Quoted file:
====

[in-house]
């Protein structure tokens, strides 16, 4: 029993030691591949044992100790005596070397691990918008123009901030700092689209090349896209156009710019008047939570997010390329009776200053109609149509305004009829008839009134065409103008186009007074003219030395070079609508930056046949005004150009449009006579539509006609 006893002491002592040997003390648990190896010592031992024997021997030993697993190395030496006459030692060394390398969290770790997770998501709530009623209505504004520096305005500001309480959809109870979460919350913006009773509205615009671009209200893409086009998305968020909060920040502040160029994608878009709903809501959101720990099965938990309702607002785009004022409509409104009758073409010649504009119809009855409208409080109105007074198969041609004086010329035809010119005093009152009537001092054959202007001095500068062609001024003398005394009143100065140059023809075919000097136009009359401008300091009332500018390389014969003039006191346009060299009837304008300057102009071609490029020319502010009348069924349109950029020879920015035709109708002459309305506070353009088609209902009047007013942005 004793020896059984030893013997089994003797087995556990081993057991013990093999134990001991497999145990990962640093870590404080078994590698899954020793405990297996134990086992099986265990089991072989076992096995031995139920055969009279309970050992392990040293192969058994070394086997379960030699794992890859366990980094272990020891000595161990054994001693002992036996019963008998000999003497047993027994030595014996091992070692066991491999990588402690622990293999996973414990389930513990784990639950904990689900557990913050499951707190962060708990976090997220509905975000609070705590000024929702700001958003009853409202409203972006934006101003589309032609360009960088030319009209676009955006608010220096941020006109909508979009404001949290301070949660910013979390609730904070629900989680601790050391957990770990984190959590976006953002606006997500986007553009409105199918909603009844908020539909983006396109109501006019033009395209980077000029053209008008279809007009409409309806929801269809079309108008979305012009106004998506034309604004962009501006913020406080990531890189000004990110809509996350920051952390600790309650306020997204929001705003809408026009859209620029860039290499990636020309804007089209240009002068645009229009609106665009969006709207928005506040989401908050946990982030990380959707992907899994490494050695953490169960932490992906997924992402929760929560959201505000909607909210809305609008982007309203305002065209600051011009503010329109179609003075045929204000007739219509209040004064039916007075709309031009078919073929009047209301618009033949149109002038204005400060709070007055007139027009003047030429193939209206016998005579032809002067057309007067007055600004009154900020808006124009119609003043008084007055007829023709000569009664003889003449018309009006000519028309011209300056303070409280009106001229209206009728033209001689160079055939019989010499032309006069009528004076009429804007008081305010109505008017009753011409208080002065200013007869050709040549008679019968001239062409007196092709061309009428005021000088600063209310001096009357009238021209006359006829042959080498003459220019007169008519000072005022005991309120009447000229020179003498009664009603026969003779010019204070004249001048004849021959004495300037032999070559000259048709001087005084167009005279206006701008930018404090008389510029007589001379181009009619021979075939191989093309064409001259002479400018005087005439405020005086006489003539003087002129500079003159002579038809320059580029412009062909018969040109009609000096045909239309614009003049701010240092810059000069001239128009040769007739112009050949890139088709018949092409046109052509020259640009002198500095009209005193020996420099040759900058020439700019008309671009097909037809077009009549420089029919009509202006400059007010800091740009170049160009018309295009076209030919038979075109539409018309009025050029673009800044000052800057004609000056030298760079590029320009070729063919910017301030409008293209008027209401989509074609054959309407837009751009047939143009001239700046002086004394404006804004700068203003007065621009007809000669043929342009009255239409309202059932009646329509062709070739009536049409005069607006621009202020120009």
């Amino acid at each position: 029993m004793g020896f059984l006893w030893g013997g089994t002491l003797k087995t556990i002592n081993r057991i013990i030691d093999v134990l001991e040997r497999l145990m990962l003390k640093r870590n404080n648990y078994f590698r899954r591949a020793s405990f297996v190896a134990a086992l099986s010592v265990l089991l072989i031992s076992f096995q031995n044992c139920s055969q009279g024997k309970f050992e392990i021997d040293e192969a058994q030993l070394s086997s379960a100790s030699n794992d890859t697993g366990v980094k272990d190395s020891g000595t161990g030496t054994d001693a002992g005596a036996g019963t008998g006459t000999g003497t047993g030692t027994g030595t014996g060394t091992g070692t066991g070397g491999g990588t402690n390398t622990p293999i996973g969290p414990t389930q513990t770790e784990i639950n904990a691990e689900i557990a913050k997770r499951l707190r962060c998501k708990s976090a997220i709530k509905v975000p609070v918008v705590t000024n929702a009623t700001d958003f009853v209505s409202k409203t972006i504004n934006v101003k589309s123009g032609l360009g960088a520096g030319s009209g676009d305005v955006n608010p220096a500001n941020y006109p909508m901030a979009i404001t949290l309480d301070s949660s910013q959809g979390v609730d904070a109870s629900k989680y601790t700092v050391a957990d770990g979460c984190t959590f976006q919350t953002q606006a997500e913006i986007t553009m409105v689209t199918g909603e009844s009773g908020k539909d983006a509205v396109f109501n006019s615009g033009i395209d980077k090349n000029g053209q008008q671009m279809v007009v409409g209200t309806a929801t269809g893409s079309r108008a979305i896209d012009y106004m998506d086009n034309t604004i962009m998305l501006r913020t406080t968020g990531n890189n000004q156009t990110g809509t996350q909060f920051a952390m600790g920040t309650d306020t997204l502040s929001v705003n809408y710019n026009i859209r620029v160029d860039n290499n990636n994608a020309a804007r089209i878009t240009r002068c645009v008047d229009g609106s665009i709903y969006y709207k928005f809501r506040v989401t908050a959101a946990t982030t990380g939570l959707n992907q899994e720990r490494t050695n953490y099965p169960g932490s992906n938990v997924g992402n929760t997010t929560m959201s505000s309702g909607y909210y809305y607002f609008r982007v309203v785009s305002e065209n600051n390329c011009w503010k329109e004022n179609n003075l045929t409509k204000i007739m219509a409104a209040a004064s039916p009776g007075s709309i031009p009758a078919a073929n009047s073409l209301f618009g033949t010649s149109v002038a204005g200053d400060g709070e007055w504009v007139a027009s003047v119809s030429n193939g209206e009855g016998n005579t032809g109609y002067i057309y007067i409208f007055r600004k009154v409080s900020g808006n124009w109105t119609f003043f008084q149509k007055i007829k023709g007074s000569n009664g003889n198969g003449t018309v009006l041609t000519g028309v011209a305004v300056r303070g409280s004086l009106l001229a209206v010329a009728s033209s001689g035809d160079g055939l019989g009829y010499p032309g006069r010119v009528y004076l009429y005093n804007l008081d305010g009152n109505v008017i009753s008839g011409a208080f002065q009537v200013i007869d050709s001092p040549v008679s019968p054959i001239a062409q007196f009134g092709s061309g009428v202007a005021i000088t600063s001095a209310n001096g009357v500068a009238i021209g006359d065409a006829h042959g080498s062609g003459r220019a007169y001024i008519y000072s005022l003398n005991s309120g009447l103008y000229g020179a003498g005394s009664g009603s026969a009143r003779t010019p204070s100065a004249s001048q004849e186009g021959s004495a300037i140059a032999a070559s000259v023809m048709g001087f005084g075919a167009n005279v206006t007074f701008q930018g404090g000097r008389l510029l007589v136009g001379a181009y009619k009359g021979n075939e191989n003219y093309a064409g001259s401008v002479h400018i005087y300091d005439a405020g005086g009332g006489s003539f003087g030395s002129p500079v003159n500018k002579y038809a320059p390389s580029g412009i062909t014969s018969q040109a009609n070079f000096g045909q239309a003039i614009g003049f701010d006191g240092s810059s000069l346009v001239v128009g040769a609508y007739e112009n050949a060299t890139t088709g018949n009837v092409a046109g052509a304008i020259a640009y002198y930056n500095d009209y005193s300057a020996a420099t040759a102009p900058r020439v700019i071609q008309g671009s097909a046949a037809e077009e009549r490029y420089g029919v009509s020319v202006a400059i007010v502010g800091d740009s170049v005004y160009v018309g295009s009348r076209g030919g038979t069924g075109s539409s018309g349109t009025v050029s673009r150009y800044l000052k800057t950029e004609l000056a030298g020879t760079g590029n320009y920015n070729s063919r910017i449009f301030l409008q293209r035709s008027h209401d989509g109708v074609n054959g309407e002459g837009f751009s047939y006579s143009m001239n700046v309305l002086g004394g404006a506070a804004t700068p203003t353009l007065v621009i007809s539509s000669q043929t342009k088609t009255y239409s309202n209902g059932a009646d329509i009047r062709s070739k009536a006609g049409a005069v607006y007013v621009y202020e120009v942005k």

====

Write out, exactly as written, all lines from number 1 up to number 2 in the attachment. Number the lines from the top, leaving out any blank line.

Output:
[in-house]
């Protein structure tokens, strides 16, 4: 029993030691591949044992100790005596070397691990918008123009901030700092689209090349896209156009710019008047939570997010390329009776200053109609149509305004009829008839009134065409103008186009007074003219030395070079609508930056046949005004150009449009006579539509006609 006893002491002592040997003390648990190896010592031992024997021997030993697993190395030496006459030692060394390398969290770790997770998501709530009623209505504004520096305005500001309480959809109870979460919350913006009773509205615009671009209200893409086009998305968020909060920040502040160029994608878009709903809501959101720990099965938990309702607002785009004022409509409104009758073409010649504009119809009855409208409080109105007074198969041609004086010329035809010119005093009152009537001092054959202007001095500068062609001024003398005394009143100065140059023809075919000097136009009359401008300091009332500018390389014969003039006191346009060299009837304008300057102009071609490029020319502010009348069924349109950029020879920015035709109708002459309305506070353009088609209902009047007013942005 004793020896059984030893013997089994003797087995556990081993057991013990093999134990001991497999145990990962640093870590404080078994590698899954020793405990297996134990086992099986265990089991072989076992096995031995139920055969009279309970050992392990040293192969058994070394086997379960030699794992890859366990980094272990020891000595161990054994001693002992036996019963008998000999003497047993027994030595014996091992070692066991491999990588402690622990293999996973414990389930513990784990639950904990689900557990913050499951707190962060708990976090997220509905975000609070705590000024929702700001958003009853409202409203972006934006101003589309032609360009960088030319009209676009955006608010220096941020006109909508979009404001949290301070949660910013979390609730904070629900989680601790050391957990770990984190959590976006953002606006997500986007553009409105199918909603009844908020539909983006396109109501006019033009395209980077000029053209008008279809007009409409309806929801269809079309108008979305012009106004998506034309604004962009501006913020406080990531890189000004990110809509996350920051952390600790309650306020997204929001705003809408026009859209620029860039290499990636020309804007089209240009002068645009229009609106665009969006709207928005506040989401908050946990982030990380959707992907899994490494050695953490169960932490992906997924992402929760929560959201505000909607909210809305609008982007309203305002065209600051011009503010329109179609003075045929204000007739219509209040004064039916007075709309031009078919073929009047209301618009033949149109002038204005400060709070007055007139027009003047030429193939209206016998005579032809002067057309007067007055600004009154900020808006124009119609003043008084007055007829023709000569009664003889003449018309009006000519028309011209300056303070409280009106001229209206009728033209001689160079055939019989010499032309006069009528004076009429804007008081305010109505008017009753011409208080002065200013007869050709040549008679019968001239062409007196092709061309009428005021000088600063209310001096009357009238021209006359006829042959080498003459220019007169008519000072005022005991309120009447000229020179003498009664009603026969003779010019204070004249001048004849021959004495300037032999070559000259048709001087005084167009005279206006701008930018404090008389510029007589001379181009009619021979075939191989093309064409001259002479400018005087005439405020005086006489003539003087002129500079003159002579038809320059580029412009062909018969040109009609000096045909239309614009003049701010240092810059000069001239128009040769007739112009050949890139088709018949092409046109052509020259640009002198500095009209005193020996420099040759900058020439700019008309671009097909037809077009009549420089029919009509202006400059007010800091740009170049160009018309295009076209030919038979075109539409018309009025050029673009800044000052800057004609000056030298760079590029320009070729063919910017301030409008293209008027209401989509074609054959309407837009751009047939143009001239700046002086004394404006804004700068203003007065621009007809000669043929342009009255239409309202059932009646329509062709070739009536049409005069607006621009202020120009």